7 questions top ISP support teams ask when troubleshooting home network issues
Written by Giselle Rochford
Written by Giselle Rochford
As we've mentioned before, home network-related issues like slow internet speeds and buffering video are notoriously difficult to troubleshoot and diagnose.
This is because there are a variety of factors that can affect WiFi connectivity, and unless support agents have useful insights into the home network, it isn't always possible to get to the root cause of the problem.
With a diagnostics and troubleshooting solution like RouteThis, agents have access to the necessary information right at the beginning of the support call, so this isn’t an issue. But if your support team doesn't have that visibility into the home network, where do you start?
We've compiled a list of the top seven questions ISP support agents should be asking to quickly and easily diagnose the most common home network/WiFi connectivity issues.
Contrary to popular belief, incorrectly connected modem and router cables don't just result in no internet. They are often the cause of slow speeds, buffering video or other connectivity-related issues.
So naturally, this should actually be one of the first questions technical support agents ask customers who call in about network-related issues.
If your customer isn't sure whether they've connected a cable properly, tools like LiveView can help you see what they see—and identify any incorrectly connected cables.
If a router is older than five years, it probably can’t handle the demands of today’s users. Old routers just don’t have the necessary protocols or max speeds to support online gaming, Zoom sessions, or streaming music and 4K videos. Plus, like most things, the quality of routers tends to diminish over time.
If you know all wires and cables are properly connected, the next step should be to ask the customer about the make, model, and age of their router to verify it can keep up with their demands.
Range extenders can be beautiful things. As the name suggests, they help extend the WiFi signal from the router to parts of the house that are too far for the router to cover. However, extenders on the network can also cause unforeseen connectivity issues, often due to a poor connection between the router and the extender itself.
If that connection is poor, any devices connected to the range extender will also experience issues.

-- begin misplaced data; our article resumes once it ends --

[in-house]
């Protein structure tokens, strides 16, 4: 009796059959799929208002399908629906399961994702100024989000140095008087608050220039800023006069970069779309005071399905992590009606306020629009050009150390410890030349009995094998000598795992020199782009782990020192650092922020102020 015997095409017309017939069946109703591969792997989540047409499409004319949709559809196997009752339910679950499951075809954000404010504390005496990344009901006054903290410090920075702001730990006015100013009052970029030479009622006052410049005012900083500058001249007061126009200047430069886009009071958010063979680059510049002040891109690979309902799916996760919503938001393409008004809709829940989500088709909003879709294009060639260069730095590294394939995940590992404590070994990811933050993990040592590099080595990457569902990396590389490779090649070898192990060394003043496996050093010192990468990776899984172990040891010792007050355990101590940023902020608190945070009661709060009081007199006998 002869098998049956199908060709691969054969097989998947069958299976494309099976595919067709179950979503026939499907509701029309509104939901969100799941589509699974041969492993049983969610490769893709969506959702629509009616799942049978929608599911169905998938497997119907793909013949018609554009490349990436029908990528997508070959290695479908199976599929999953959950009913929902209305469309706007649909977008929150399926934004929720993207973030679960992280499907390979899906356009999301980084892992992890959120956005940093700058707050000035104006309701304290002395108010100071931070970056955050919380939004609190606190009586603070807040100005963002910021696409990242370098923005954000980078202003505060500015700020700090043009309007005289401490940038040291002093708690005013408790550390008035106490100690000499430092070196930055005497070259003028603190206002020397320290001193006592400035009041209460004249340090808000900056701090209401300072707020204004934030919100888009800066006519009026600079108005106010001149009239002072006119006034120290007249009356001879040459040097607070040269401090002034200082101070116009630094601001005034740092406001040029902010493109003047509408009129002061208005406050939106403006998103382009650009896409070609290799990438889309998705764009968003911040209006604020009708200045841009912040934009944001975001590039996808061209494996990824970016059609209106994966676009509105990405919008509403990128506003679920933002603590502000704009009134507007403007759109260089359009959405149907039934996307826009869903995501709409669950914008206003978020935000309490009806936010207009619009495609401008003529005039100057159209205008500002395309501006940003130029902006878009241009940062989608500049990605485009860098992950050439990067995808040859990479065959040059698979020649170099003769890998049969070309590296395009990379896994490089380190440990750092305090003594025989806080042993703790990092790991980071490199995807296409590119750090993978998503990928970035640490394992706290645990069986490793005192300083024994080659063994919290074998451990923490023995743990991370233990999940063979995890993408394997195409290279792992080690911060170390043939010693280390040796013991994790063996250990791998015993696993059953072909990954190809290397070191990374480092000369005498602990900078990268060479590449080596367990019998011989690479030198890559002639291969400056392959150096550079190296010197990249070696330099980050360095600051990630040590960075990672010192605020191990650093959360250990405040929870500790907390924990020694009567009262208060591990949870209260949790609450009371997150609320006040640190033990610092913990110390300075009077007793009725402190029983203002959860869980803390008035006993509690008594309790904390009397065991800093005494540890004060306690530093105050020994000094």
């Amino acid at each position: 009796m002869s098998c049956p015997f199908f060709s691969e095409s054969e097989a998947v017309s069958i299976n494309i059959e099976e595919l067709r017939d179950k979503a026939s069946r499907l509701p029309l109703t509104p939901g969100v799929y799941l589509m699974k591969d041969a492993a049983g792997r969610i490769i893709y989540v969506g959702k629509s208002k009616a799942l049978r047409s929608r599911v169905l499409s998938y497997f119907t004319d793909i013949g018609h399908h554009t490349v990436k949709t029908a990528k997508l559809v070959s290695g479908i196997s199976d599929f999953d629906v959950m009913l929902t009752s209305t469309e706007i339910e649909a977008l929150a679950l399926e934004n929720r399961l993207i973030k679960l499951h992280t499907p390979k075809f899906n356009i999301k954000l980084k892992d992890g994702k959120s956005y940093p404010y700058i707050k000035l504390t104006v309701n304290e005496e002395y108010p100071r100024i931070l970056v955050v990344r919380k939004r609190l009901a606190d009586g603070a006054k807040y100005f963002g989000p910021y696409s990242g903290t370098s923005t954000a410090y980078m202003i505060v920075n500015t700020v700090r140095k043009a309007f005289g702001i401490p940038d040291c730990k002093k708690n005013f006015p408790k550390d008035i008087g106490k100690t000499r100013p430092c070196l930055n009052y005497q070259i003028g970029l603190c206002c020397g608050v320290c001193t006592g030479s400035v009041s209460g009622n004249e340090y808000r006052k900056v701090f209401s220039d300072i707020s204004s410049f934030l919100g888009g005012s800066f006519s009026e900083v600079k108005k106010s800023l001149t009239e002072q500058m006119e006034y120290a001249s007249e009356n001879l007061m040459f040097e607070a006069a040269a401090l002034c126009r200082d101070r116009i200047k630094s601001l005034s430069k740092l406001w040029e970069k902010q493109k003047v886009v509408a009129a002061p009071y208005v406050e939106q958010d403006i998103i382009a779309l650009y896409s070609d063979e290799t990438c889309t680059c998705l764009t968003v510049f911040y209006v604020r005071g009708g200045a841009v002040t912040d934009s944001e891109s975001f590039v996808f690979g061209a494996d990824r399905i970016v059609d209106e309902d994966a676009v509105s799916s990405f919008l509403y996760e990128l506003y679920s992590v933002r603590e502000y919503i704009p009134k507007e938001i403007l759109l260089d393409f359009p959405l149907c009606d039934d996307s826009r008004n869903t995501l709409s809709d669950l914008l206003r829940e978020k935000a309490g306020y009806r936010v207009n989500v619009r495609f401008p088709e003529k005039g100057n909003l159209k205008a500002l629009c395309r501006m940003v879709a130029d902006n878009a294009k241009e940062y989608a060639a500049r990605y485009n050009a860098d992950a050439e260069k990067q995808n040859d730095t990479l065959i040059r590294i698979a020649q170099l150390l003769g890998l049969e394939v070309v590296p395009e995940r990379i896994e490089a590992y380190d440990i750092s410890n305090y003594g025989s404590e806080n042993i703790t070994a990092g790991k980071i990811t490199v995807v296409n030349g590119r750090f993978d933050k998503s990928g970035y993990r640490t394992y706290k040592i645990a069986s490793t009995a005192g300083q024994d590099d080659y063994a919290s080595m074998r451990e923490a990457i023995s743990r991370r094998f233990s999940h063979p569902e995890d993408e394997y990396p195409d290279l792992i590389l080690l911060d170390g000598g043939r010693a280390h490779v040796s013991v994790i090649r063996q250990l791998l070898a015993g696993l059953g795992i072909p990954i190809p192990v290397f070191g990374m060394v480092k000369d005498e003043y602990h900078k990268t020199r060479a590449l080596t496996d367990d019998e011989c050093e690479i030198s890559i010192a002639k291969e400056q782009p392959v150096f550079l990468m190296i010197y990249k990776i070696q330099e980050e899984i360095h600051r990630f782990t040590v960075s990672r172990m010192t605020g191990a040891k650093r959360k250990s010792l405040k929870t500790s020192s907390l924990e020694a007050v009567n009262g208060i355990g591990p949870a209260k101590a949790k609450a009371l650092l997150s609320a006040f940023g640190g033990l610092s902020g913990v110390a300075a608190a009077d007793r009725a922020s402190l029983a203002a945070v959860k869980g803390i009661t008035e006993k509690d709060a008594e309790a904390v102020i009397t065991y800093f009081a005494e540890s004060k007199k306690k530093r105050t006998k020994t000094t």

Like routers, there are a few red flags to look for when it comes to range extenders, including age, price, and specifications.
Sometimes, a customer will call in complaining about slow speeds—but their speed test results will show nothing out of the ordinary.
In those cases, the issue likely isn't their home network, but the device itself. At this point, the next step would be to determine if any other devices on the network are experiencing similar connection issues. If they’re not, then this specific device is most likely the problem.
Distance from the router matters. If a device is too far away from the router, it will inevitably begin to experience connection issues like slow speeds. And most customers won't realize when a device is too far. They don't know that wireless routers typically only cover between 150 and 300 feet—roughly the size of a single-family dwelling.
On top of that, physical obstructions (like walls) between the router and the customer's device can also shorten this coverage area even more.
Customers often call in complaining that their internet speeds are less than what they pay for and have the speed test results to prove it. But what they don't understand is that their internet speeds aren't one-speed-fits-all.
They don't realize that their speed gets divided up among all the devices using their network, so the number of devices can affect their speed test results. When only a few people are using it, everything is great and traffic flows smoothly; but when too many devices are in use at once, this leads to a ton of issues, including slow internet and buffering video.
In the 2.4GHz band, there are only three non-overlapping channels: 1, 6, and 11. That means every 2.4GHz network in an area will be fighting for space on one of these channels, often leading to slow speeds and interference.
Unfortunately, much like the bandwidth problem outlined above, many customers don't even know that the channel they're connected to can have an effect on their internet speeds. So it may be necessary to walk them through accessing their router config pages and switching to a less congested channel.
Identifying the root cause of home network/WiFi related issues is relatively simple if you ask the right questions. With the help of our current ISP partners, we’ve narrowed it down to seven.
As helpful as they are, though, they're not always enough to find and fix the problem.
Without proper insight into customers’ home networks, it still takes a lot of time and customer effort to get the required answers. Add in non-technical customers, and you’ve got a recipe for a long, frustrating call at best or an unresolved issue at worst.
At RouteThis, our aim is to make technical support calls as efficient, effective, and painless for customers and agents as possible. We deliver the answers to these questions directly to the agent at the beginning of the call, so there’s no need to go back and forth with the customer.
Tried the Q&A route and need a better way to troubleshoot network issues?